The self-confessed match-fixer Lou Vincent denied on Friday that he had entered into a plea bargain with anti-corruption investigators. Vincent, who has been formally charged with 14 counts under the England and Wales Cricket Board’s disciplinary code, said that he “remains accountable for his actions of the past”.
In a statement issued by his lawyer in New Zealand, it was clearly implied that the former Test batsman now intends to face the disciplinary consequences of his activities. Apart from the allegations that he was involved in rigging two matches in 2011 while playing for Sussex it is understood that charges will be laid soon concerning matches in the Champions League in 2012 when Vincent was playing for Auckland Aces.
The statement said that the ECB charges arose from matters that Vincent had disclosed to the authorities. He would work through the process of dealing with them as the ECB required.
“The fact of the charges, and more are likely, dispels any notions of a plea bargain having been done, as unfortunately appears to be wrongly suggested by others,” said Vincent’s lawyer, Chris Morris. Unless the police become involved – there is as yet no sign of that as the cricketing authorities continue their own inquiries – it is difficult to envisage what sanctions might apply to Vincent, as he is retired from the game.
Presumably, he could be banned from coaching it or having any association with it. His lawyer’s statement seems to suggest that he merely wants to make a clean breast of it after years of fixing and suffering from depression.
Although the game has been shocked by the extent and duration of Vincent’s involvement in match-rigging, in five countries over four years, there is still sympathy for him. Andre Adams, a long-standing friend and team-mate, who plays for Nottinghamshire, told The New Zealand Herald that no one he had played with was more obsessed than Vincent in making the team happy.
Adams, who is understood to have spoken to the ICC’s anti-corruption unit, said: “Where he’s been is a horrible place and a major contributing factor in his depression. He’s been bloody close for a few years to not being here and the scariest thing for me would be to wake up one day and hear that my mate is gone just for the sake of a few months of pain, because it’ll wash over.
“It always does. I just want Lou to enjoy being who he is, rather than hating himself. I find it two-faced when people come forward afterwards and say, ‘How could you do this or that?’ Don’t stand in a glasshouse throwing stones. I believe just about every sportsperson or human being has secrets, it’s just most people’s don’t get aired in public.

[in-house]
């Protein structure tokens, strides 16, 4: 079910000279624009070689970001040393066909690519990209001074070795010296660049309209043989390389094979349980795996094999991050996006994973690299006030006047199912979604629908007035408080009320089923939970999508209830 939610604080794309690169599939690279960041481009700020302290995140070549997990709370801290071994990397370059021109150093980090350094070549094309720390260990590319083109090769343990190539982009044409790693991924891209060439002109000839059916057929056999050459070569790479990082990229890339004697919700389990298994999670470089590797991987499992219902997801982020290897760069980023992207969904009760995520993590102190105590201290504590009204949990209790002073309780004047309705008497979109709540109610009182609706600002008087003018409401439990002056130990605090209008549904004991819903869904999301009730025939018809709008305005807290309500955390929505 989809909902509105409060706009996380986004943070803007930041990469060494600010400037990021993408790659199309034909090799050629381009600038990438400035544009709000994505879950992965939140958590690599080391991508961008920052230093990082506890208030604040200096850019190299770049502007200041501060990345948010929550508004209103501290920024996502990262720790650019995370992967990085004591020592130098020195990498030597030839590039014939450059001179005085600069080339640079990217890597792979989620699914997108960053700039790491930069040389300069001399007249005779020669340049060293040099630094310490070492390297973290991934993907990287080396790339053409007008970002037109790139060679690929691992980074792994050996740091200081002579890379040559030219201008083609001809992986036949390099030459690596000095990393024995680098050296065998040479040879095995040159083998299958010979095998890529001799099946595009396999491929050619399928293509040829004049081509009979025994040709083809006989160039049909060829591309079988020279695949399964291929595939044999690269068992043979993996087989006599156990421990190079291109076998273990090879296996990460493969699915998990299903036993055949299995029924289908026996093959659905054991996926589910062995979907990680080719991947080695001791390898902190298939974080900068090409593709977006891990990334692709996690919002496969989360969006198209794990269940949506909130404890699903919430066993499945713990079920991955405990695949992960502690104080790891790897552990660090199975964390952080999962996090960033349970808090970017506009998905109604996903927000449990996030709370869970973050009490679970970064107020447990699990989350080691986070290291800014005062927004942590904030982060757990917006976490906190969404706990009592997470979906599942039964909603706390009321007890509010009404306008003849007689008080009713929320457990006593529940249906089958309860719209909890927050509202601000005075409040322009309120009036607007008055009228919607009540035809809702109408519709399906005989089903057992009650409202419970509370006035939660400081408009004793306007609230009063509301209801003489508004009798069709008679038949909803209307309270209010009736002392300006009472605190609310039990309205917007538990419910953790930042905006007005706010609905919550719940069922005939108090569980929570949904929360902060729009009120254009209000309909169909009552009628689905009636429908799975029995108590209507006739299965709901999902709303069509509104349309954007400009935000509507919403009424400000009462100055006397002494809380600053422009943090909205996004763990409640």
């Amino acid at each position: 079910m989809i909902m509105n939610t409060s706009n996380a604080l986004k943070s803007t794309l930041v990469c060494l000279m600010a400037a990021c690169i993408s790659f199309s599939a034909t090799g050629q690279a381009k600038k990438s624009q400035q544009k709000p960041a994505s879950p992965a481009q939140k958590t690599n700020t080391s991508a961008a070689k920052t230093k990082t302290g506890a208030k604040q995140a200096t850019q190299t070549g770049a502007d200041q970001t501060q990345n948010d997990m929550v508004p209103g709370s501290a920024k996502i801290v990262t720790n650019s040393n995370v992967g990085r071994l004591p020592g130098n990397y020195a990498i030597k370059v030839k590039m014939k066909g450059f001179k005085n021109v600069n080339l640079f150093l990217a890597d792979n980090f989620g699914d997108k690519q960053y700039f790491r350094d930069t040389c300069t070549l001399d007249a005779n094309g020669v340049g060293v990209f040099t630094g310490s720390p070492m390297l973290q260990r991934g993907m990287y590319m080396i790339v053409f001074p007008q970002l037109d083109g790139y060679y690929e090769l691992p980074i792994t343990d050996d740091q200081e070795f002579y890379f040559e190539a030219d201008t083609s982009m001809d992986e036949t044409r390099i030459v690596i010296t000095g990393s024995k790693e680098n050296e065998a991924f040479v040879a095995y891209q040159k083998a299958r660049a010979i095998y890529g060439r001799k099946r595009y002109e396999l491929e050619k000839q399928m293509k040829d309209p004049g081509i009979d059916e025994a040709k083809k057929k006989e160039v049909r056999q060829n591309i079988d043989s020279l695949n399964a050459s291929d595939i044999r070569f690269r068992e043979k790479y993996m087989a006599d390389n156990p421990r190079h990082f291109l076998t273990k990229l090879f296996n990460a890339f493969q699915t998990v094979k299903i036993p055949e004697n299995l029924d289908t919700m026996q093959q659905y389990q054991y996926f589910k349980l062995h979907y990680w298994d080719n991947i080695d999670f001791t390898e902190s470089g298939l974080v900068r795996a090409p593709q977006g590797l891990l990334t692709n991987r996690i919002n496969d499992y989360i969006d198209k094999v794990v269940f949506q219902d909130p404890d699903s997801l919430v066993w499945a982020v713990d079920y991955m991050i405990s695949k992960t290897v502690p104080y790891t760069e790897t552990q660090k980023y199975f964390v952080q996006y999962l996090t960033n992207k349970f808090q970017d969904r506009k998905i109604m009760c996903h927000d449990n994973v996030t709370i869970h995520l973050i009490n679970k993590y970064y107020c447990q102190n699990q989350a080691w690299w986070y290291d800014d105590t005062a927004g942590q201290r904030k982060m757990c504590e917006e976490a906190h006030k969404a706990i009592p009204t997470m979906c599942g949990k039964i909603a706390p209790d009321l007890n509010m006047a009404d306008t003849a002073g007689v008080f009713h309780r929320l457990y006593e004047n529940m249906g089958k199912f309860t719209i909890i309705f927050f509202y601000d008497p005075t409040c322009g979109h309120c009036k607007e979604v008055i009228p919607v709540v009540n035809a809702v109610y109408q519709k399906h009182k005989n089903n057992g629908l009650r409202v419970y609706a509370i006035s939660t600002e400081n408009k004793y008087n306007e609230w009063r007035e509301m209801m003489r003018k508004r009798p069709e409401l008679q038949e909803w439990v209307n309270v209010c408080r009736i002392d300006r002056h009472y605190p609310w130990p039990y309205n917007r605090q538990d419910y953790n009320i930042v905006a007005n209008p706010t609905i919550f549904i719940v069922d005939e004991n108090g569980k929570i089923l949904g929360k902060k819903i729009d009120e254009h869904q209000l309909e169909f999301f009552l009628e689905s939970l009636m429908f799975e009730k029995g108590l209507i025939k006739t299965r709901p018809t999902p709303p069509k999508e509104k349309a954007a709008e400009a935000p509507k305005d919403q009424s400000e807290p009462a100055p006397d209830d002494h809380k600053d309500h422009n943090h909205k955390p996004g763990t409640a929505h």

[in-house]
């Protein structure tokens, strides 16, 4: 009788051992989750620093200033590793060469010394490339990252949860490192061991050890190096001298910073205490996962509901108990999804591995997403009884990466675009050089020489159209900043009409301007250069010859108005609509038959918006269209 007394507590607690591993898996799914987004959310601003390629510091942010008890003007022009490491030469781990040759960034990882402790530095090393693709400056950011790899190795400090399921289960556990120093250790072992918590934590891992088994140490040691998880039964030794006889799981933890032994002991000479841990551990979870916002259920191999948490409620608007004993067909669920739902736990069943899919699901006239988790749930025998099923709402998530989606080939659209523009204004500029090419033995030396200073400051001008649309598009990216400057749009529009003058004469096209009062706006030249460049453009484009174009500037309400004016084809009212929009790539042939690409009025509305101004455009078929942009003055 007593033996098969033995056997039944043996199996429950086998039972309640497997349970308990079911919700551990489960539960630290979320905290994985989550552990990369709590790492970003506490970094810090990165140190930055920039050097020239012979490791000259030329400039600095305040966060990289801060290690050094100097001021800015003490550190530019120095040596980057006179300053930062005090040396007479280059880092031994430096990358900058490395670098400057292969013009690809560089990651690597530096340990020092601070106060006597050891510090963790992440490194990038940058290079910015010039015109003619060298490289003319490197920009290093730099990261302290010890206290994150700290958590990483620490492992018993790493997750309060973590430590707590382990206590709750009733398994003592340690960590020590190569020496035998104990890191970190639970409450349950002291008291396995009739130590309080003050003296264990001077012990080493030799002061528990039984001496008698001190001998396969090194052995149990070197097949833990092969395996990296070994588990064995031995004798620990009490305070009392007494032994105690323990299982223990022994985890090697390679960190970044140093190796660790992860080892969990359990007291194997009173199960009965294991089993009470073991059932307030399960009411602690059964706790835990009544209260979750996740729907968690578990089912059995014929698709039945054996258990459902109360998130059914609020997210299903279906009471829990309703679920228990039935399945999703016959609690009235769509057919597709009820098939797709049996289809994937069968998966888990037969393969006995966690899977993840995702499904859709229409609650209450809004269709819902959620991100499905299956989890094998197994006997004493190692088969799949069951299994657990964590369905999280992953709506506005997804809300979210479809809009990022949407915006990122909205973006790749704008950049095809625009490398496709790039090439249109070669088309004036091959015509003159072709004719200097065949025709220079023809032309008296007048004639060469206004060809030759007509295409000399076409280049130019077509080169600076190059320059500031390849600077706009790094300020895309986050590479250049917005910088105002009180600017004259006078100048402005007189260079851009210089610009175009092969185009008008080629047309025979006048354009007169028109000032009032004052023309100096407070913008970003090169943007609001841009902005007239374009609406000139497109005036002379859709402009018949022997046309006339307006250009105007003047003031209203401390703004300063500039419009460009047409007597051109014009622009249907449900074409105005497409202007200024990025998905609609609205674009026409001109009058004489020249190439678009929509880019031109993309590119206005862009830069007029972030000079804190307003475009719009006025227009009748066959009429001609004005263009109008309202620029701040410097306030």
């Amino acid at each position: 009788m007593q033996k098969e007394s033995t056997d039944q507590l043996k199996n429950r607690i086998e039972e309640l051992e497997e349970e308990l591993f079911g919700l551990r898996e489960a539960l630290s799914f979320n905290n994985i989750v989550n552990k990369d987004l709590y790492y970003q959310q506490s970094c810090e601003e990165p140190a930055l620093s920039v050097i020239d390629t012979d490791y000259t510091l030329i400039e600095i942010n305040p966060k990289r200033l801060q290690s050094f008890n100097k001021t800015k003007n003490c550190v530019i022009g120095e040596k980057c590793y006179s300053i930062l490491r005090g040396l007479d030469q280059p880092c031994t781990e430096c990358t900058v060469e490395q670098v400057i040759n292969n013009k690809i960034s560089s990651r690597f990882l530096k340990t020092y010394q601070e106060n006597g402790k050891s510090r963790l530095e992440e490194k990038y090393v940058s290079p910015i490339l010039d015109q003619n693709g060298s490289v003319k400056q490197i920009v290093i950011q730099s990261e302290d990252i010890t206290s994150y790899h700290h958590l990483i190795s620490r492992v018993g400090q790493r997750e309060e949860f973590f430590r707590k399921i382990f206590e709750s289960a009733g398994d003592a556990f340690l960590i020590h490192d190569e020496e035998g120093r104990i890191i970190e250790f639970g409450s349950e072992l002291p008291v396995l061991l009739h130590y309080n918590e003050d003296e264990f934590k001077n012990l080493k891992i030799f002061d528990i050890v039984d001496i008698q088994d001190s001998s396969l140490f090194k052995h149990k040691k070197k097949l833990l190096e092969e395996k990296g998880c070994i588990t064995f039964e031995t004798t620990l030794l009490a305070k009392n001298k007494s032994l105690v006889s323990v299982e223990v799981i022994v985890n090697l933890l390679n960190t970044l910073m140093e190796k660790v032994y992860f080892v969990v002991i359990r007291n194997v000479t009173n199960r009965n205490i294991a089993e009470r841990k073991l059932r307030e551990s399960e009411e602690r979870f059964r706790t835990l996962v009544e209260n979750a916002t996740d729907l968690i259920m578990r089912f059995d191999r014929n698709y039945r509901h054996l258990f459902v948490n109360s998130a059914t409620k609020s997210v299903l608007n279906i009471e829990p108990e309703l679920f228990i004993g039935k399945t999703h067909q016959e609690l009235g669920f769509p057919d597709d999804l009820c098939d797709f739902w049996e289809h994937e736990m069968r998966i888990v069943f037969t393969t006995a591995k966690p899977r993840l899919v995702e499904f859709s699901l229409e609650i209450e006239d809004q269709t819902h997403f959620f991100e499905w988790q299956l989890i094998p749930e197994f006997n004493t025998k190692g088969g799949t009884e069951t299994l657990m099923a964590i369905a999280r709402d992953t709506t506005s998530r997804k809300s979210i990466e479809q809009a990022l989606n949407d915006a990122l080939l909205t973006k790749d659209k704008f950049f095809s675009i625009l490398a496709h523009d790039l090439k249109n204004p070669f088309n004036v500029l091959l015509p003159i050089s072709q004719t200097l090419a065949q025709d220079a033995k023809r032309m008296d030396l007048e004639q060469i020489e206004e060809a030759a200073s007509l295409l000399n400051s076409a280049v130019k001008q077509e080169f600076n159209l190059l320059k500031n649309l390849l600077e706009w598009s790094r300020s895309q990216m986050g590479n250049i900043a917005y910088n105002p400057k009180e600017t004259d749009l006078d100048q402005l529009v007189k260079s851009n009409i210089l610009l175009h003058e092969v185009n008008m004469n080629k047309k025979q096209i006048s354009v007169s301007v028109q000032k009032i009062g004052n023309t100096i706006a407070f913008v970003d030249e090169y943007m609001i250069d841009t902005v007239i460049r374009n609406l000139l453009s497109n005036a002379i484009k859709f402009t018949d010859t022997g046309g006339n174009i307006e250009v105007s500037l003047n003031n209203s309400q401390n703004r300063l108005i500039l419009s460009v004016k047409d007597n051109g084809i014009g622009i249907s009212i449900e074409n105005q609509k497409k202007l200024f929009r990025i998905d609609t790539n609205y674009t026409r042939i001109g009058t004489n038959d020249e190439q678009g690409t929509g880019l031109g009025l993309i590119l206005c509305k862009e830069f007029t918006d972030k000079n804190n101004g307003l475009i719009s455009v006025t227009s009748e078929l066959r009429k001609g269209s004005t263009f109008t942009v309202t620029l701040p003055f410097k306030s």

“We’re pretty tight. I’ve been a bit of a big brother to him. We consider him family and he’s still welcome any time. My wife is close to Lou and my two boys adore him. We don’t like people bagging him, because he’s had a tough few years.”
Vincent may find himself facing a rash of charges in the next few weeks. The ECB has accused him of fixing in two matches, a 40-over match between Sussex and Kent and a Twenty20 match between Sussex and Lancashire. Naved Arif, a Pakistani player who was with Sussex at the time, faces six charges in relation to the Lancashire match. Sussex lost on both occasions.
Sussex issued a statement on Friday in which it said the club were “naturally extremely disappointed” with the allegations: “Sussex have worked very closely and cooperated with the ECB Anti-Corruption unit to help establish the facts of what occurred in the two limited-overs matches during 2011 and will continue to do so.
“We believe that the education available to players and staff and the controls that have been put in place by the ECB and the Professional Cricketers’ Association put our game in a good position as we move forward.”
Vincent has already told ICC investigators about his activities in the ICC Champions League when it was played in South Africa in 2012. According to reports in Australia on Friday the head of the league’s governing council, Dean Kino, is preparing to issue charges against Vincent, who played in three matches, two of which the Aces lost.
In India, the head of the Indian Premier League, Sunil Gavaskar, said two players had reported approaches from illegal bookmakers during this year’s tournament.